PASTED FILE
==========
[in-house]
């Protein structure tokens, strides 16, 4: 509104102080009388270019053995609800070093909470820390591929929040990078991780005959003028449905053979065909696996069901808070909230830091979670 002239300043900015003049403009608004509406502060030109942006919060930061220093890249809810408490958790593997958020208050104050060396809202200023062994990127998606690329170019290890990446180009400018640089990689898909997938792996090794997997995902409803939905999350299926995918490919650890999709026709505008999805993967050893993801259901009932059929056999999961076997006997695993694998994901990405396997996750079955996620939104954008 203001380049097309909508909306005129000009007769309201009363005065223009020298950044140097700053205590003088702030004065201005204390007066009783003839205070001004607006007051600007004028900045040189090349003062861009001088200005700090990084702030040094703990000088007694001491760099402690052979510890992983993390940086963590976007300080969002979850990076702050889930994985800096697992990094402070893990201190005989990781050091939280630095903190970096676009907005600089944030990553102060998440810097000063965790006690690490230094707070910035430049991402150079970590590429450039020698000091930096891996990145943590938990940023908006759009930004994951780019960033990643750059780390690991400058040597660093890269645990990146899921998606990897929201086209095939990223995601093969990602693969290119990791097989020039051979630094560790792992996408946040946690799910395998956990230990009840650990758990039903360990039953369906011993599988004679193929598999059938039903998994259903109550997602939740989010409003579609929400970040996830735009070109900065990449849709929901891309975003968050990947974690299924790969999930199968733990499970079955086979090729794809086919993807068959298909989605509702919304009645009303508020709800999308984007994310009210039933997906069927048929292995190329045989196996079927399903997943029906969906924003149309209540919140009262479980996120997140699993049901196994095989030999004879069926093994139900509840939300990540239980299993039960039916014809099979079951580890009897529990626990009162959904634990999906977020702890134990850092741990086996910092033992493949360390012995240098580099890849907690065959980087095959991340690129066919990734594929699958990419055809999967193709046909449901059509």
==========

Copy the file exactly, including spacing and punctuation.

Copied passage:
[in-house]
């Protein structure tokens, strides 16, 4: 509104102080009388270019053995609800070093909470820390591929929040990078991780005959003028449905053979065909696996069901808070909230830091979670 002239300043900015003049403009608004509406502060030109942006919060930061220093890249809810408490958790593997958020208050104050060396809202200023062994990127998606690329170019290890990446180009400018640089990689898909997938792996090794997997995902409803939905999350299926995918490919650890999709026709505008999805993967050893993801259901009932059929056999999961076997006997695993694998994901990405396997996750079955996620939104954008 203001380049097309909508909306005129000009007769309201009363005065223009020298950044140097700053205590003088702030004065201005204390007066009783003839205070001004607006007051600007004028900045040189090349003062861009001088200005700090990084702030040094703990000088007694001491760099402690052979510890992983993390940086963590976007300080969002979850990076702050889930994985800096697992990094402070893990201190005989990781050091939280630095903190970096676009907005600089944030990553102060998440810097000063965790006690690490230094707070910035430049991402150079970590590429450039020698000091930096891996990145943590938990940023908006759009930004994951780019960033990643750059780390690991400058040597660093890269645990990146899921998606990897929201086209095939990223995601093969990602693969290119990791097989020039051979630094560790792992996408946040946690799910395998956990230990009840650990758990039903360990039953369906011993599988004679193929598999059938039903998994259903109550997602939740989010409003579609929400970040996830735009070109900065990449849709929901891309975003968050990947974690299924790969999930199968733990499970079955086979090729794809086919993807068959298909989605509702919304009645009303508020709800999308984007994310009210039933997906069927048929292995190329045989196996079927399903997943029906969906924003149309209540919140009262479980996120997140699993049901196994095989030999004879069926093994139900509840939300990540239980299993039960039916014809099979079951580890009897529990626990009162959904634990999906977020702890134990850092741990086996910092033992493949360390012995240098580099890849907690065959980087095959991340690129066919990734594929699958990419055809999967193709046909449901059509």